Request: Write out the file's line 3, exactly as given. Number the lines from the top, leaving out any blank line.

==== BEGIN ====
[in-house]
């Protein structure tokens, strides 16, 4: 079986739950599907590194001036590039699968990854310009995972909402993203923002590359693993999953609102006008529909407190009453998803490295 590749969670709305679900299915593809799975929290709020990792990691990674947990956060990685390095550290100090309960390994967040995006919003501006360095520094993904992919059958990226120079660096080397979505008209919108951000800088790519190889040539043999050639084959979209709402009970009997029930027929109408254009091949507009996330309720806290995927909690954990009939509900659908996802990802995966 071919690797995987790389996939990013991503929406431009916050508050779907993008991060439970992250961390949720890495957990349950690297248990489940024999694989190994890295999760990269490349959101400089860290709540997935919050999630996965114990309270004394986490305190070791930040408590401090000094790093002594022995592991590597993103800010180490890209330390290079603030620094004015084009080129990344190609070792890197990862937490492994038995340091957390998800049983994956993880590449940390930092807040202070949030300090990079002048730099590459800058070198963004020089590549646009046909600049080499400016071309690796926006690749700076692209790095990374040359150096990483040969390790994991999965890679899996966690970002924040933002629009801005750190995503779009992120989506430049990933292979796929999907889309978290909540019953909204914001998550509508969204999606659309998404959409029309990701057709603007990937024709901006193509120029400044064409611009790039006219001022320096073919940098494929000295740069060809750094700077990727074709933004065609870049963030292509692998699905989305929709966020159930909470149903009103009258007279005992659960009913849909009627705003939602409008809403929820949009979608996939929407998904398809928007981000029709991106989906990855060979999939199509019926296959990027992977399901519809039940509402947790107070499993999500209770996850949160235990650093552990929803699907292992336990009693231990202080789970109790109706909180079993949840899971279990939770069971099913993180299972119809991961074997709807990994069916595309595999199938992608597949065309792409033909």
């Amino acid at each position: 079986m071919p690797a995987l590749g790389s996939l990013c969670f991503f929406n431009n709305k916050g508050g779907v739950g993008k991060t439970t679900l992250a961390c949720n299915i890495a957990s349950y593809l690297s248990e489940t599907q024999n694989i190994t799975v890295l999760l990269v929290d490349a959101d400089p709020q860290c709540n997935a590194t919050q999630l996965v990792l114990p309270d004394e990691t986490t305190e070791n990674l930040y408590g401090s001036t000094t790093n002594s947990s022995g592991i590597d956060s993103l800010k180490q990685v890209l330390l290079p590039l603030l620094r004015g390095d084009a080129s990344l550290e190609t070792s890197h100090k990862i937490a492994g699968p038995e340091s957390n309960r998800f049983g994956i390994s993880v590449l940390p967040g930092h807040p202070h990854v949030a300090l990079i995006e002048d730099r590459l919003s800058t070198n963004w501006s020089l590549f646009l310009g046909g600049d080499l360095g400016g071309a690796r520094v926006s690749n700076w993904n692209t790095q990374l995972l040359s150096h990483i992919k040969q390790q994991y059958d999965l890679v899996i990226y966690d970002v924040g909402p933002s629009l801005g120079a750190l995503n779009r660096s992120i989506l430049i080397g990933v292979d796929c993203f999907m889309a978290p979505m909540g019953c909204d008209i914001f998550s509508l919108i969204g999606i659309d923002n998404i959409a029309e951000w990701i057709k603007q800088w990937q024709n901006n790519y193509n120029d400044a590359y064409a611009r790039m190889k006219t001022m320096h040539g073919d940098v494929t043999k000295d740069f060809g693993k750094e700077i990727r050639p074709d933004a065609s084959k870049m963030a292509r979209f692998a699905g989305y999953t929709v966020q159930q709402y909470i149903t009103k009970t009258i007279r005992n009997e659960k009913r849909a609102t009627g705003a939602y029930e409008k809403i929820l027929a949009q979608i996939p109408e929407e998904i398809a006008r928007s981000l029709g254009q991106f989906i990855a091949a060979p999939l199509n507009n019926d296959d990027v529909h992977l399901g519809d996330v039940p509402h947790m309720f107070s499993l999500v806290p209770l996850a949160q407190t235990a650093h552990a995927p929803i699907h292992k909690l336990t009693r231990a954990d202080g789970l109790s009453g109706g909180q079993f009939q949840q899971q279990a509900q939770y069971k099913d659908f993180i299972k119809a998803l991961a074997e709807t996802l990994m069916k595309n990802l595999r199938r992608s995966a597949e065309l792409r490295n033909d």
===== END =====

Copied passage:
């Amino acid at each position: 079986m071919p690797a995987l590749g790389s996939l990013c969670f991503f929406n431009n709305k916050g508050g779907v739950g993008k991060t439970t679900l992250a961390c949720n299915i890495a957990s349950y593809l690297s248990e489940t599907q024999n694989i190994t799975v890295l999760l990269v929290d490349a959101d400089p709020q860290c709540n997935a590194t919050q999630l996965v990792l114990p309270d004394e990691t986490t305190e070791n990674l930040y408590g401090s001036t000094t790093n002594s947990s022995g592991i590597d956060s993103l800010k180490q990685v890209l330390l290079p590039l603030l620094r004015g390095d084009a080129s990344l550290e190609t070792s890197h100090k990862i937490a492994g699968p038995e340091s957390n309960r998800f049983g994956i390994s993880v590449l940390p967040g930092h807040p202070h990854v949030a300090l990079i995006e002048d730099r590459l919003s800058t070198n963004w501006s020089l590549f646009l310009g046909g600049d080499l360095g400016g071309a690796r520094v926006s690749n700076w993904n692209t790095q990374l995972l040359s150096h990483i992919k040969q390790q994991y059958d999965l890679v899996i990226y966690d970002v924040g909402p933002s629009l801005g120079a750190l995503n779009r660096s992120i989506l430049i080397g990933v292979d796929c993203f999907m889309a978290p979505m909540g019953c909204d008209i914001f998550s509508l919108i969204g999606i659309d923002n998404i959409a029309e951000w990701i057709k603007q800088w990937q024709n901006n790519y193509n120029d400044a590359y064409a611009r790039m190889k006219t001022m320096h040539g073919d940098v494929t043999k000295d740069f060809g693993k750094e700077i990727r050639p074709d933004a065609s084959k870049m963030a292509r979209f692998a699905g989305y999953t929709v966020q159930q709402y909470i149903t009103k009970t009258i007279r005992n009997e659960k009913r849909a609102t009627g705003a939602y029930e409008k809403i929820l027929a949009q979608i996939p109408e929407e998904i398809a006008r928007s981000l029709g254009q991106f989906i990855a091949a060979p999939l199509n507009n019926d296959d990027v529909h992977l399901g519809d996330v039940p509402h947790m309720f107070s499993l999500v806290p209770l996850a949160q407190t235990a650093h552990a995927p929803i699907h292992k909690l336990t009693r231990a954990d202080g789970l109790s009453g109706g909180q079993f009939q949840q899971q279990a509900q939770y069971k099913d659908f993180i299972k119809a998803l991961a074997e709807t996802l990994m069916k595309n990802l595999r199938r992608s995966a597949e065309l792409r490295n033909d």